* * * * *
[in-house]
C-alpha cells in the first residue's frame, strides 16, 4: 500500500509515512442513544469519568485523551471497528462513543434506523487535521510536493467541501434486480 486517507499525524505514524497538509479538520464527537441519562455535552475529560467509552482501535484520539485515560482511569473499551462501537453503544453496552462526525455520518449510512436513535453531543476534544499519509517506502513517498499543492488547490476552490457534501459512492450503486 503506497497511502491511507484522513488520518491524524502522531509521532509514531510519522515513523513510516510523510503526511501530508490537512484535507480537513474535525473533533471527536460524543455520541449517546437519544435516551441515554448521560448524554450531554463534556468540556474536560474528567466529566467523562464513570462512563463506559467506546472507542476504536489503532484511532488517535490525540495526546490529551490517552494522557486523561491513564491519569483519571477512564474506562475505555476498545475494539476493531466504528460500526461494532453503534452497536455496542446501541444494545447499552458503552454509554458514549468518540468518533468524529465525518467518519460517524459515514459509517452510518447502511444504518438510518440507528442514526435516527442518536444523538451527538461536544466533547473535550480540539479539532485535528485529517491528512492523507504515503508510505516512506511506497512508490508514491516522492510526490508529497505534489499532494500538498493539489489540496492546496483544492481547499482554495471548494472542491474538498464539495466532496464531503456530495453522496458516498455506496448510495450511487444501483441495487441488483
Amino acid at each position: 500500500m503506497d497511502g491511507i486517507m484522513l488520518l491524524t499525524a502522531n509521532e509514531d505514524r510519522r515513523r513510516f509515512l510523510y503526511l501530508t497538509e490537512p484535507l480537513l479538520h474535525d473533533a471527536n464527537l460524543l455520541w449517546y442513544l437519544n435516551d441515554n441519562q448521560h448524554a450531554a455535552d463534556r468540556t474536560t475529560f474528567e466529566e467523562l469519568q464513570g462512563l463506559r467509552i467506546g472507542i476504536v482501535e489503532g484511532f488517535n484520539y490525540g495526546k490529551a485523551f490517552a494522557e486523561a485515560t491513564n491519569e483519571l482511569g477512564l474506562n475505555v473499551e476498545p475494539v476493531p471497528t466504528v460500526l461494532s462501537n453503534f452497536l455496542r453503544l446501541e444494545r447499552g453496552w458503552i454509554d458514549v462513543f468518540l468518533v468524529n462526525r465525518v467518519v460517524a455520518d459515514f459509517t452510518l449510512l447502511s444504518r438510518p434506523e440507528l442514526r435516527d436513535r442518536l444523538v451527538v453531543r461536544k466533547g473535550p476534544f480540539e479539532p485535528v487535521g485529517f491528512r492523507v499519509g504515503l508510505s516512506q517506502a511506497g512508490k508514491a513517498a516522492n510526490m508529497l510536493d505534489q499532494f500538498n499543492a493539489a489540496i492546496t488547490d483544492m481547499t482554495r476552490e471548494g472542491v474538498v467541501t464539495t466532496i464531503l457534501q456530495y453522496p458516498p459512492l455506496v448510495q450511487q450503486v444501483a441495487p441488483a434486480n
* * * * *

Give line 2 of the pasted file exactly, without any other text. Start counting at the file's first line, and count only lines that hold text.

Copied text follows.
C-alpha cells in the first residue's frame, strides 16, 4: 500500500509515512442513544469519568485523551471497528462513543434506523487535521510536493467541501434486480 486517507499525524505514524497538509479538520464527537441519562455535552475529560467509552482501535484520539485515560482511569473499551462501537453503544453496552462526525455520518449510512436513535453531543476534544499519509517506502513517498499543492488547490476552490457534501459512492450503486 503506497497511502491511507484522513488520518491524524502522531509521532509514531510519522515513523513510516510523510503526511501530508490537512484535507480537513474535525473533533471527536460524543455520541449517546437519544435516551441515554448521560448524554450531554463534556468540556474536560474528567466529566467523562464513570462512563463506559467506546472507542476504536489503532484511532488517535490525540495526546490529551490517552494522557486523561491513564491519569483519571477512564474506562475505555476498545475494539476493531466504528460500526461494532453503534452497536455496542446501541444494545447499552458503552454509554458514549468518540468518533468524529465525518467518519460517524459515514459509517452510518447502511444504518438510518440507528442514526435516527442518536444523538451527538461536544466533547473535550480540539479539532485535528485529517491528512492523507504515503508510505516512506511506497512508490508514491516522492510526490508529497505534489499532494500538498493539489489540496492546496483544492481547499482554495471548494472542491474538498464539495466532496464531503456530495453522496458516498455506496448510495450511487444501483441495487441488483